Hi! Who are you exactly? Yeah, you. And why are you here?
I don’t think I will ever be able to fully comprehend the grandiosity of having an online audience. Quite literally anyone from anywhere with access to the internet could be my audience. Yet constructing the idea in my head of the people, an entire population, a grand scale group that Warner (2002) discusses as “the public,” as my audience seems far too big to wrap my head around.
Obviously, for handfuls of reasons, my website is not reaching the entire public. While it is available to the public, it may only be reaching an incredibly small group of people. To further break it down, among that group that my site is reaching, my website is only impacting select people, resulting in a subgroup (of the already very small group) of people that consume my content in any sort of meaningful way. It is accessible to the public, but recruits engagement more specifically from a public (Warner, 2002).
So, who is that exactly?
When building jellylift, I began thinking about what an incredibly specific and niche concept it was, as weightlifting and plushies are such opposite and unrelated ideas… why on earth would they ever end up in the same cyberspace? In fact, when I texted the link to jellylift to a friend she said:
“!!!!???? WHAT IS THIS !!”
(I proceed to tell her it’s the blog I had literally just talked to her about like 3 days prior)
“OHHHSDBFHSDHFB ITS YOURS!?? I thought you had somehow just magically found this incredibly niche site that was hyper specific to your interests💀💀“
It made me think… Oh. Yeah. It is incredibly niche and specific to my interests. So, who on earth am I appealing to? Who is my audience? What is my public? Who’s there, on the other side of this screen? When I think about it, jellylift is ridiculous in the most charming way. I might say that it, as a concept, almost falls into the category of post-ironic content. When I think about my audience, I think of a group of people who are reading my posts and keeping up with jellylift out of irony. Not because I don’t believe I have a “real” audience that values my work, but because I don’t believe jellylift is intended for a “real” unironic audience. With that in mind, I will still say that jellylift’s primary demographic is youth – weightlifters and the occasional plushie connoisseur.
The content I produce speaks for itself. While the obvious audience would be those in the gym community and anyone who owns a Jellycat plushie, the style in which I choose to write and share posts attracts a certain group of people on its own. There is no need for me to write on the homepage “Welcome to my blog! Anyone who loves lifting, plushies, or post-irony is more than welcome to stick around!” in order to assemble my public. First of all, I actively avoided using the phrase “welcome to my blog!” anywhere on my site. [Click here if you care to know why] And secondly, throwing up a statement like that would go against the grain of the nature of what I’m posting. Stating the presence of a public that is meant to be an unspoken identity and assembled through self-organization (Warner, 2002), would not only deter that public, but would defeat the purpose of trying to appeal to that public. The people who it’s meant for know it’s meant for them… but stating that it is meant for them, makes it no longer meant for them. It’s paradoxical in a way. A brain twister and has a sort of, as Warner (2002) puts it, “chicken-and-egg circularity” (p. 413). While he puts this concept in a different context in terms of the nature of a public and its existence among its speaker, his discussion of the endless loop of how a public is addressed is both relevant and similar to what I am discussing in this post.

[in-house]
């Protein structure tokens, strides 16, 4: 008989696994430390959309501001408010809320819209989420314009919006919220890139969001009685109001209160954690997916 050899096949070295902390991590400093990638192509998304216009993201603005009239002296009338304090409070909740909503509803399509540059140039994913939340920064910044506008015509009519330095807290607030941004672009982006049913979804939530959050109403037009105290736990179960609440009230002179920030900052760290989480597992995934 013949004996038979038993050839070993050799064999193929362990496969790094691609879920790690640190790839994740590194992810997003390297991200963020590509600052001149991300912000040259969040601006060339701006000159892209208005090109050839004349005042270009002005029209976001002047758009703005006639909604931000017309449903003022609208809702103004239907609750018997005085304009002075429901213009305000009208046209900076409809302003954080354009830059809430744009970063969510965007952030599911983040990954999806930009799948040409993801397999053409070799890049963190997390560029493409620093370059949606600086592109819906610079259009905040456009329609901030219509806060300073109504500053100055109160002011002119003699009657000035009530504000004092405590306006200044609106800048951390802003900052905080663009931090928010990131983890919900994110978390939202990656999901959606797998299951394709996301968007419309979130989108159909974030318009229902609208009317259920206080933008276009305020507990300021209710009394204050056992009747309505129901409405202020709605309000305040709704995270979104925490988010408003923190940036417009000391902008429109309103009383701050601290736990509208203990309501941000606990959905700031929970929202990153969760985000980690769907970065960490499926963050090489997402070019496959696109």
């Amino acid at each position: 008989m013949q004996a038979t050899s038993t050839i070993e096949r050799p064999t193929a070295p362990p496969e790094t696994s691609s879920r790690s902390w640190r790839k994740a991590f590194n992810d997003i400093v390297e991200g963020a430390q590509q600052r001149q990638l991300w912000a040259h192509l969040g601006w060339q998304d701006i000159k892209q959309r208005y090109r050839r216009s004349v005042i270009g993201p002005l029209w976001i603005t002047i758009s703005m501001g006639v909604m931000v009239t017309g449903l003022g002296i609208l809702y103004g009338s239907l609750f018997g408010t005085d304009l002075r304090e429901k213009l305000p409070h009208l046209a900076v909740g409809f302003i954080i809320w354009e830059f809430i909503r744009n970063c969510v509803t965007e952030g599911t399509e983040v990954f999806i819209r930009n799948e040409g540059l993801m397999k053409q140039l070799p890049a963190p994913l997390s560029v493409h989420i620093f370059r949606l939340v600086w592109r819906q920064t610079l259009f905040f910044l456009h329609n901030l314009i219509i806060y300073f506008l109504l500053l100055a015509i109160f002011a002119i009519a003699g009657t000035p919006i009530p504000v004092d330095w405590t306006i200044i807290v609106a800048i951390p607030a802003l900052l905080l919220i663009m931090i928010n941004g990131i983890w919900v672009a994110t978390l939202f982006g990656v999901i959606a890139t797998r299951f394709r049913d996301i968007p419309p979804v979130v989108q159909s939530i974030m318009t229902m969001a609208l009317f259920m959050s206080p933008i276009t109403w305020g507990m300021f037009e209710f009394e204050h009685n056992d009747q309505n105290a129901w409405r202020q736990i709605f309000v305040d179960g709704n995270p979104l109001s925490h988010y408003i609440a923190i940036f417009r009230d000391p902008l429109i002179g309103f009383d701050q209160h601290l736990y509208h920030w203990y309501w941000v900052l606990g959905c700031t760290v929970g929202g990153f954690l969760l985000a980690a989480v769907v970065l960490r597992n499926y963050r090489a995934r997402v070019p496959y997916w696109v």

I won’t say that jellylift is a complete joke. There are individual posts and concepts discussed across my blog which hold merit and are of real value – but I also won’t say it is entirely serious and unironic. Take Oh My God, She’s Mine, for example. If you are unable to identify what pieces of this post are ironic and what parts are me simply enjoying something silly, you are probably not part of my “public.”
This idea ties into Habermas’ (1974) discussion of public sphere, a concept heavily discussed in Communications studies. While Habermas’ public sphere is a rather extensive text, reading between the lines reveals the inherent exclusivity of the public sphere. I think, in relation to Warner’s (2002) conversation, “the public sphere” is a public in itself. It calls for a group of people bound together by a discourse, allowing only eligible participants. This is something which can be applied to not only my, but all of our blogs. While it appears accessible to all, only certain members (the target audience, perhaps?) are actually capable of authentically participating.
I will not deny that there are, without a doubt, aspects of jellylift that accurately reflect my passions. Lifting is a huge part of my identity, and growing up with stuffed animals who still sit on my bed is something that brings me real, genuine, wholesome happiness. With jellylift, I cater to a group with similar interests and simultaneously hope to offer them the same happiness that lifting and stuffies offer me, in addition to the ebullient and absurd whimsy brought from combining the two.